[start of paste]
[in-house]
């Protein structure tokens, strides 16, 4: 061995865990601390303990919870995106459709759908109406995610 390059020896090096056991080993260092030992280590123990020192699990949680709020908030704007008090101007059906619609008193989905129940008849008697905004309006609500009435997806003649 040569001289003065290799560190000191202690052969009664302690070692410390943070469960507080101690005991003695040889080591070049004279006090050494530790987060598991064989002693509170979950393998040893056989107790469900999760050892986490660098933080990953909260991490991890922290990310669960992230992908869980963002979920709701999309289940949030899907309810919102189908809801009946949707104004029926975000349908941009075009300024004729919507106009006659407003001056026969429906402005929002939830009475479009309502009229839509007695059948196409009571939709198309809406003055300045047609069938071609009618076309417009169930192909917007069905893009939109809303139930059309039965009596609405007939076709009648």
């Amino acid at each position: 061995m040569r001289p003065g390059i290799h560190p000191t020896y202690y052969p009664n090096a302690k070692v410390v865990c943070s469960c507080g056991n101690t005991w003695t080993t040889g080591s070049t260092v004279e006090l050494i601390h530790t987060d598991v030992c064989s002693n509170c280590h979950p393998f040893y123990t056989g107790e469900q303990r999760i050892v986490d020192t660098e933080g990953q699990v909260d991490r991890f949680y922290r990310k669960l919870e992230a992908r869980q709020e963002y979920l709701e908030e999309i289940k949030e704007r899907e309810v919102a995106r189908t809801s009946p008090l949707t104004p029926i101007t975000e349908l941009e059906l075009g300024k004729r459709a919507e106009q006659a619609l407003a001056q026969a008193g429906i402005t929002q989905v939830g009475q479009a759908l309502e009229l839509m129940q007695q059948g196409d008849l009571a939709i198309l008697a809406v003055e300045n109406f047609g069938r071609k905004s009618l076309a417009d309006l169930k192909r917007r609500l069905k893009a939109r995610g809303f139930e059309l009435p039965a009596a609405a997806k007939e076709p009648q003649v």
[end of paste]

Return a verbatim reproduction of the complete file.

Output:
[in-house]
């Protein structure tokens, strides 16, 4: 061995865990601390303990919870995106459709759908109406995610 390059020896090096056991080993260092030992280590123990020192699990949680709020908030704007008090101007059906619609008193989905129940008849008697905004309006609500009435997806003649 040569001289003065290799560190000191202690052969009664302690070692410390943070469960507080101690005991003695040889080591070049004279006090050494530790987060598991064989002693509170979950393998040893056989107790469900999760050892986490660098933080990953909260991490991890922290990310669960992230992908869980963002979920709701999309289940949030899907309810919102189908809801009946949707104004029926975000349908941009075009300024004729919507106009006659407003001056026969429906402005929002939830009475479009309502009229839509007695059948196409009571939709198309809406003055300045047609069938071609009618076309417009169930192909917007069905893009939109809303139930059309039965009596609405007939076709009648």
């Amino acid at each position: 061995m040569r001289p003065g390059i290799h560190p000191t020896y202690y052969p009664n090096a302690k070692v410390v865990c943070s469960c507080g056991n101690t005991w003695t080993t040889g080591s070049t260092v004279e006090l050494i601390h530790t987060d598991v030992c064989s002693n509170c280590h979950p393998f040893y123990t056989g107790e469900q303990r999760i050892v986490d020192t660098e933080g990953q699990v909260d991490r991890f949680y922290r990310k669960l919870e992230a992908r869980q709020e963002y979920l709701e908030e999309i289940k949030e704007r899907e309810v919102a995106r189908t809801s009946p008090l949707t104004p029926i101007t975000e349908l941009e059906l075009g300024k004729r459709a919507e106009q006659a619609l407003a001056q026969a008193g429906i402005t929002q989905v939830g009475q479009a759908l309502e009229l839509m129940q007695q059948g196409d008849l009571a939709i198309l008697a809406v003055e300045n109406f047609g069938r071609k905004s009618l076309a417009d309006l169930k192909r917007r609500l069905k893009a939109r995610g809303f139930e059309l009435p039965a009596a609405a997806k007939e076709p009648q003649v």